Courtesy of John Glaze
Highland County Historical Society

The Highland County Historical Society is presenting the 2021 Ghost Walk on Tuesday, September 28 at 6 p.m. This annual event features the “ghosts” of local notables who are buried at Hillsboro Cemetery. This year, we will receive a visit from six people.

In our cemetery, there is a lady with the unusual name of Mourning Emma Lear. We know very little about Ms. Lear, but we borrowed her name to present “Mourning Emma,” which will tell us about mourning practices of the 19th and early 20th centuries.

Granville Barrère was one of those men who changed horses in the middle of the stream. Most people here knew him as the editor and editor of the News-Herald. Small in stature, this local boy never hesitated to share editorials that directly addressed local issues.

Having already lived his first years in his country of origin, France, the Reverend Emile Grand-Girard immigrated here with his family. He has proven to be a force in our community as a Presbyterian pastor to the large French population around Mowrystown. But there was more to his life than preaching. You will need to come to the event to find out more! George Beecher was one of the well-known Beechers that books have been written about. Her aunt Harriett wrote Uncle Tom’s Cabin. George and his wife, “Nannie”, built the “Greystone” mansion and were well known both in local society as well as in St. Mary’s Episcopal Church.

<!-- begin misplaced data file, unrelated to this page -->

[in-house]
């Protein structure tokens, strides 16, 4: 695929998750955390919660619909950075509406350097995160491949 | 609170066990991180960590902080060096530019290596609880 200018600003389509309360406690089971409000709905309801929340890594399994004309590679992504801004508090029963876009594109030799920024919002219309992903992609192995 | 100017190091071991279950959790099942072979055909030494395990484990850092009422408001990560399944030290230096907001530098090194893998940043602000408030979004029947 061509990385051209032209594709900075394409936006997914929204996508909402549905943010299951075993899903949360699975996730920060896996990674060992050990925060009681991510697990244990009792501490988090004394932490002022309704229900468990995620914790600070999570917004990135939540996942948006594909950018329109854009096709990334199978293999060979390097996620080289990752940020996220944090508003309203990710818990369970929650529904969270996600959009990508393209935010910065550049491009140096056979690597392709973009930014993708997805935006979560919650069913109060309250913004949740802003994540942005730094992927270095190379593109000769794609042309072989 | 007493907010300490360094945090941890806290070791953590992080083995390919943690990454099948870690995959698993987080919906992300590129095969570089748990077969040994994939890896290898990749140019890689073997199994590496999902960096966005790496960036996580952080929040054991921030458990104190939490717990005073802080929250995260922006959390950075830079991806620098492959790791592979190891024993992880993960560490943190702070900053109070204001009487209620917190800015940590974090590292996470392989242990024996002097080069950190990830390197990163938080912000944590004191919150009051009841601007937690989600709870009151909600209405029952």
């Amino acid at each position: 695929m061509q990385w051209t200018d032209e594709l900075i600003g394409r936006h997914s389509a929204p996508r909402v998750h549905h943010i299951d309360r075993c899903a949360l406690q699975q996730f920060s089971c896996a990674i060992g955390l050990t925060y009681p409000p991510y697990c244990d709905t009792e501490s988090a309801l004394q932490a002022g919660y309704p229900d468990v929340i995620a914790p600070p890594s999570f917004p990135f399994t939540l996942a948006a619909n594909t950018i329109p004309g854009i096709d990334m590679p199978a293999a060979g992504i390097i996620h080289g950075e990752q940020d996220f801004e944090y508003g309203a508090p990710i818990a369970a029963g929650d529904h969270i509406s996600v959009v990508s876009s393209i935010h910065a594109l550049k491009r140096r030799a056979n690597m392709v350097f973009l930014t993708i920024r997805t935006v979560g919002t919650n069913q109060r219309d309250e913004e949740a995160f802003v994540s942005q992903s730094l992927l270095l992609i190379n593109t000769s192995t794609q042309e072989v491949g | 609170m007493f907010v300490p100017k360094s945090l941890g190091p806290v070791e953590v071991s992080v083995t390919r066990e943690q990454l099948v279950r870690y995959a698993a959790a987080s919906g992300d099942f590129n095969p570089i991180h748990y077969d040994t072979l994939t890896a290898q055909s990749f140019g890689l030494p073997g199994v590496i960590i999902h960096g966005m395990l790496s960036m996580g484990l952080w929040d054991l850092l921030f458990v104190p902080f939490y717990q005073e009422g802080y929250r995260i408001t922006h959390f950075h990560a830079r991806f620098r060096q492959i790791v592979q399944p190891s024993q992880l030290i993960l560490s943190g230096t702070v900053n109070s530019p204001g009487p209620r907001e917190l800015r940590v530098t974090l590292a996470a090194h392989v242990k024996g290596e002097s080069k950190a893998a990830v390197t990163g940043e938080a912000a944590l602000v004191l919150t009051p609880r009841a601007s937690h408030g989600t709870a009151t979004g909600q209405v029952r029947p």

Anna Catherine Newby, or “Kitty” as she was called, was the wife of Judge Cyrus Newby who was a distinguished pleader here. When he retired he was thought to be the oldest judge in the state. By that time, he had served 27 years and returned to his law practice. Sarah Ella Ayres, better known as “Byrde,” was an accountant for a number of Hillsboro companies before traveling to Washington DC during World War I, where she put her photography skills to work for the government. This set her on the path to becoming a professional photographer.

This year again, we’ll let the Ghosts walk (after all, they haven’t exercised much since taking up residence in Hillsboro Cemetery). Participants should bring a lawn chair, wear a mask and socially distance themselves around the stage next to the cemetery chapel. The presentation starts at 6 p.m. and will last approximately one hour.

The event is free, but donations to the historical society will be gratefully accepted. We ask those for whom walking is not a problem to park a little further from the chapel to save space for those who might need to park closer due to mobility issues.

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